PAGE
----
The self-declared republic of Somaliland has passed a law against rape for the first time.
In the past, the victim could be forced to marry the rapist and the families would support such a resolution to hide the shame attached to rape.
Rapists now stand to face at least 30 years in prison.
Somaliland’s speaker of parliament, Bashe Mohamed Farah, told the BBC that rape cases have risen and he hoped the new law would help stop that trend.
“Nowadays we have seen even people carrying out gang rapes,” he said.
“The main emphasis of the new act is to completely stop rape.
The new law has come in after years of lobbying by children and women’s rights advocates.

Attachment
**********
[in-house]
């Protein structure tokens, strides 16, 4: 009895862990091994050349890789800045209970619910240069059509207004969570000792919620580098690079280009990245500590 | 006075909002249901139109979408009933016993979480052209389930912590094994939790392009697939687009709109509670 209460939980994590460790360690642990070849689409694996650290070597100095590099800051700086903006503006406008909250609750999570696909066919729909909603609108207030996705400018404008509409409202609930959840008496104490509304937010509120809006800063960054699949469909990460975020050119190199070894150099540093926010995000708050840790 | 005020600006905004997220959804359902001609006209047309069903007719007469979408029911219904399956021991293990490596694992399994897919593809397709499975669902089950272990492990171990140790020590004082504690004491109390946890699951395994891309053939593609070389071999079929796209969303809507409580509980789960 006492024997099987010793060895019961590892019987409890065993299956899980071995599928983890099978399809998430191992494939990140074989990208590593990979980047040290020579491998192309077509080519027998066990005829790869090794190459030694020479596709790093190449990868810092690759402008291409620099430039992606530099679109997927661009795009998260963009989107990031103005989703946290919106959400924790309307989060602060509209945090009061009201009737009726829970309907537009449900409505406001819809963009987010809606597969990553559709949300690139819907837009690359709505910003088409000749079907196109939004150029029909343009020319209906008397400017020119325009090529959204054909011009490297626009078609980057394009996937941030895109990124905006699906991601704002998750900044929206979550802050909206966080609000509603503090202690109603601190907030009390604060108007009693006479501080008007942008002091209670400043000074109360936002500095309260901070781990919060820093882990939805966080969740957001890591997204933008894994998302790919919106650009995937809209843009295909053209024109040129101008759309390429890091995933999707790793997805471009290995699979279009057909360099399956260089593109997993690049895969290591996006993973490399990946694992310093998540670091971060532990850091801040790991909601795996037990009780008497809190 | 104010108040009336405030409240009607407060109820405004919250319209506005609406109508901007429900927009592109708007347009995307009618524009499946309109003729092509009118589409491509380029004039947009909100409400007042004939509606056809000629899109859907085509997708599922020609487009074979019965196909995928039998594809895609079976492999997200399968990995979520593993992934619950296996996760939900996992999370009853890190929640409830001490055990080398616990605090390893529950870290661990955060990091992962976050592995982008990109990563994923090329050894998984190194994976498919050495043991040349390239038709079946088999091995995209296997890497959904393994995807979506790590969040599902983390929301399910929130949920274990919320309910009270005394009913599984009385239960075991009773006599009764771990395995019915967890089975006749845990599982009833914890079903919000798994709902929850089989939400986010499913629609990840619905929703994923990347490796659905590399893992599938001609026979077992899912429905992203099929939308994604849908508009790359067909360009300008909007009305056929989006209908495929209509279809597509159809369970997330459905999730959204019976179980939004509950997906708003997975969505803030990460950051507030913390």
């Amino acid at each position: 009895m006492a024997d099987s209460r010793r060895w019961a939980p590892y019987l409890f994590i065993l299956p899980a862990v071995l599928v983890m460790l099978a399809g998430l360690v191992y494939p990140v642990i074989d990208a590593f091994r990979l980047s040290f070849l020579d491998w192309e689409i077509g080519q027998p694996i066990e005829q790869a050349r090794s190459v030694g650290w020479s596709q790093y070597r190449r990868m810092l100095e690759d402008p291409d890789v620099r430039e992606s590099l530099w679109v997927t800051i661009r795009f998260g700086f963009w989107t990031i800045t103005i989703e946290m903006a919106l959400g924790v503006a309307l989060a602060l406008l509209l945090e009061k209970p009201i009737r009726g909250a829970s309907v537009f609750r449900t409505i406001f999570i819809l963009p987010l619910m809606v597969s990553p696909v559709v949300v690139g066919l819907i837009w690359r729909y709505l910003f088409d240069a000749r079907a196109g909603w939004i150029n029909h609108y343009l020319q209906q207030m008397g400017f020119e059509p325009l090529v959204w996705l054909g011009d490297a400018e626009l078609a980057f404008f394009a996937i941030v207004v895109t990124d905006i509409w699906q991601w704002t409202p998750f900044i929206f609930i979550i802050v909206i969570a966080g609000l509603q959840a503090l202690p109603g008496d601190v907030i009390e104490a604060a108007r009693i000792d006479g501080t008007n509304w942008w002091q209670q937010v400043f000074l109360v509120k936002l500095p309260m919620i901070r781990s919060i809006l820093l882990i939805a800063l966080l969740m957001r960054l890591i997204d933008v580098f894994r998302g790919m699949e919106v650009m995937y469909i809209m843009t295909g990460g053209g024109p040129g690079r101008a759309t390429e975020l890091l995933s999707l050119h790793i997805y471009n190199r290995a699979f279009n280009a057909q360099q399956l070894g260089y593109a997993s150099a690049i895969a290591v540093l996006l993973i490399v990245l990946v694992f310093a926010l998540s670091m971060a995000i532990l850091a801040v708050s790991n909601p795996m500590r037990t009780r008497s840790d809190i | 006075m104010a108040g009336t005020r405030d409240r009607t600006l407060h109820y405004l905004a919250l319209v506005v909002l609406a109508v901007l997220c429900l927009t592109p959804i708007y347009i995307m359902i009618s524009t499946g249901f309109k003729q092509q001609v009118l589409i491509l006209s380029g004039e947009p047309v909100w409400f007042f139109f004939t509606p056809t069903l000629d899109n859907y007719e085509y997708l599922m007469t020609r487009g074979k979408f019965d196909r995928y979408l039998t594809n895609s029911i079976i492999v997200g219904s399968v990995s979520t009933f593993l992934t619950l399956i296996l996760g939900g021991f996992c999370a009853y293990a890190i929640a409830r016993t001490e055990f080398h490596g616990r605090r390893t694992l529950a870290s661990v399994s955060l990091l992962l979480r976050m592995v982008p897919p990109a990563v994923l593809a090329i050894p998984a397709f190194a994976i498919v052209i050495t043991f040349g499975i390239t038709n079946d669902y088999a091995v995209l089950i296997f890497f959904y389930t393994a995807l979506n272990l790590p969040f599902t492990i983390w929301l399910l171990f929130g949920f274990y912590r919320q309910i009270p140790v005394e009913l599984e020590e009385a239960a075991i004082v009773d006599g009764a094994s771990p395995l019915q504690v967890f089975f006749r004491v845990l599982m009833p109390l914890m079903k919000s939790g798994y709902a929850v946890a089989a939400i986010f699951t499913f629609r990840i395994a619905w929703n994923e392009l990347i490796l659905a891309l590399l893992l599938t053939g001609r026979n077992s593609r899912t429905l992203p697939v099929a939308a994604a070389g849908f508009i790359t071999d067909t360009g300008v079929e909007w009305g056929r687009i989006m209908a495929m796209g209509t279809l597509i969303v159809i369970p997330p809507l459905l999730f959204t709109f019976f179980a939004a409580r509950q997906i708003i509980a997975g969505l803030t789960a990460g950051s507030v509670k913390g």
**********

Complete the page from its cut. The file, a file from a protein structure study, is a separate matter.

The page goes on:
Faisa Ali Yusuf of the Women’s Agenda Forum told the BBC they’ve been waiting for such legislation for a very long time.
The BBC’s Anne Soy explains that this comes within the context of the self-declared republic being keen to be seen internationally as a viable democracy with functioning institutions.
It declared itself independent from the rest of Somalia in 1991 but is not internationally recognised as a country.
Our correspondent says there is still no law against rape in Somalia.